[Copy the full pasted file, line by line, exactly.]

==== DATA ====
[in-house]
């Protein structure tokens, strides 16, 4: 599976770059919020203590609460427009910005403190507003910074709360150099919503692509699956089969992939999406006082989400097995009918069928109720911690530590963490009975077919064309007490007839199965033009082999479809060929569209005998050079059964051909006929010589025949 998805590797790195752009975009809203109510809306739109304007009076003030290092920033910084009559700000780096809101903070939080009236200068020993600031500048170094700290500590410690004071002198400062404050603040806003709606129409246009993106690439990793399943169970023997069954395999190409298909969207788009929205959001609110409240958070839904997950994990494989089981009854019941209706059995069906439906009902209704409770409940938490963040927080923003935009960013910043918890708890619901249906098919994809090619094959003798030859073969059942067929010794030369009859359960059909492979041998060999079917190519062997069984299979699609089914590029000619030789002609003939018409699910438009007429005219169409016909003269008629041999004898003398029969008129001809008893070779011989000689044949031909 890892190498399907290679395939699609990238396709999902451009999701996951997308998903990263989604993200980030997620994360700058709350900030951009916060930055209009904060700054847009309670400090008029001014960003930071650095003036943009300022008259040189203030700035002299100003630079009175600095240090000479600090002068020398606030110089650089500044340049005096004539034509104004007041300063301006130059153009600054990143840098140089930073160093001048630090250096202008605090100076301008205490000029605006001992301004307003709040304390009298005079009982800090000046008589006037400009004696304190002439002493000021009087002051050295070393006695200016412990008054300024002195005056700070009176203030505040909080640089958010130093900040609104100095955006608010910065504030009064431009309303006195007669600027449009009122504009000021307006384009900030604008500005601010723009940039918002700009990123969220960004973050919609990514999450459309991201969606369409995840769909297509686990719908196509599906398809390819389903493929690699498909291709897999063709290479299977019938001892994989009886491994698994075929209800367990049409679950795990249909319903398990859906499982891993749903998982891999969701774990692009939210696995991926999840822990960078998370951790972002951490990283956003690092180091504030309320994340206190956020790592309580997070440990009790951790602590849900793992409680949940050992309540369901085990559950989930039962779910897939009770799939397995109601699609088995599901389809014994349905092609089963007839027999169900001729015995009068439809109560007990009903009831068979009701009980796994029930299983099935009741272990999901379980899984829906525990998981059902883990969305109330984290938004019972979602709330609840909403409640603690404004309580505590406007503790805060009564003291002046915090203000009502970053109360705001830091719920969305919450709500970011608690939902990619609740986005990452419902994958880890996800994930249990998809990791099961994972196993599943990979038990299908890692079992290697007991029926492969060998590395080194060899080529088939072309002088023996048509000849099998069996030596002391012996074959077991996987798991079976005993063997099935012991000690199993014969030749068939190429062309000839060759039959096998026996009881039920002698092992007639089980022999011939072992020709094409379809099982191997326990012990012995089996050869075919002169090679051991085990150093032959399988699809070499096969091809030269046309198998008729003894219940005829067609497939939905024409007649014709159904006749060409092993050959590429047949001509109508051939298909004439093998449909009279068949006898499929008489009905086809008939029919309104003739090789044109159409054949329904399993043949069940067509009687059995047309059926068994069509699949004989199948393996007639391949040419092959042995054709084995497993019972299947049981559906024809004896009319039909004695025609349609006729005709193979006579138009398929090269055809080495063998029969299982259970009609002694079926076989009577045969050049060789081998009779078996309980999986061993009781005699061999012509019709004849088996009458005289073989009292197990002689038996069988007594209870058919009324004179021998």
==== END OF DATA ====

[in-house]
């Protein structure tokens, strides 16, 4: 599976770059919020203590609460427009910005403190507003910074709360150099919503692509699956089969992939999406006082989400097995009918069928109720911690530590963490009975077919064309007490007839199965033009082999479809060929569209005998050079059964051909006929010589025949 998805590797790195752009975009809203109510809306739109304007009076003030290092920033910084009559700000780096809101903070939080009236200068020993600031500048170094700290500590410690004071002198400062404050603040806003709606129409246009993106690439990793399943169970023997069954395999190409298909969207788009929205959001609110409240958070839904997950994990494989089981009854019941209706059995069906439906009902209704409770409940938490963040927080923003935009960013910043918890708890619901249906098919994809090619094959003798030859073969059942067929010794030369009859359960059909492979041998060999079917190519062997069984299979699609089914590029000619030789002609003939018409699910438009007429005219169409016909003269008629041999004898003398029969008129001809008893070779011989000689044949031909 890892190498399907290679395939699609990238396709999902451009999701996951997308998903990263989604993200980030997620994360700058709350900030951009916060930055209009904060700054847009309670400090008029001014960003930071650095003036943009300022008259040189203030700035002299100003630079009175600095240090000479600090002068020398606030110089650089500044340049005096004539034509104004007041300063301006130059153009600054990143840098140089930073160093001048630090250096202008605090100076301008205490000029605006001992301004307003709040304390009298005079009982800090000046008589006037400009004696304190002439002493000021009087002051050295070393006695200016412990008054300024002195005056700070009176203030505040909080640089958010130093900040609104100095955006608010910065504030009064431009309303006195007669600027449009009122504009000021307006384009900030604008500005601010723009940039918002700009990123969220960004973050919609990514999450459309991201969606369409995840769909297509686990719908196509599906398809390819389903493929690699498909291709897999063709290479299977019938001892994989009886491994698994075929209800367990049409679950795990249909319903398990859906499982891993749903998982891999969701774990692009939210696995991926999840822990960078998370951790972002951490990283956003690092180091504030309320994340206190956020790592309580997070440990009790951790602590849900793992409680949940050992309540369901085990559950989930039962779910897939009770799939397995109601699609088995599901389809014994349905092609089963007839027999169900001729015995009068439809109560007990009903009831068979009701009980796994029930299983099935009741272990999901379980899984829906525990998981059902883990969305109330984290938004019972979602709330609840909403409640603690404004309580505590406007503790805060009564003291002046915090203000009502970053109360705001830091719920969305919450709500970011608690939902990619609740986005990452419902994958880890996800994930249990998809990791099961994972196993599943990979038990299908890692079992290697007991029926492969060998590395080194060899080529088939072309002088023996048509000849099998069996030596002391012996074959077991996987798991079976005993063997099935012991000690199993014969030749068939190429062309000839060759039959096998026996009881039920002698092992007639089980022999011939072992020709094409379809099982191997326990012990012995089996050869075919002169090679051991085990150093032959399988699809070499096969091809030269046309198998008729003894219940005829067609497939939905024409007649014709159904006749060409092993050959590429047949001509109508051939298909004439093998449909009279068949006898499929008489009905086809008939029919309104003739090789044109159409054949329904399993043949069940067509009687059995047309059926068994069509699949004989199948393996007639391949040419092959042995054709084995497993019972299947049981559906024809004896009319039909004695025609349609006729005709193979006579138009398929090269055809080495063998029969299982259970009609002694079926076989009577045969050049060789081998009779078996309980999986061993009781005699061999012509019709004849088996009458005289073989009292197990002689038996069988007594209870058919009324004179021998």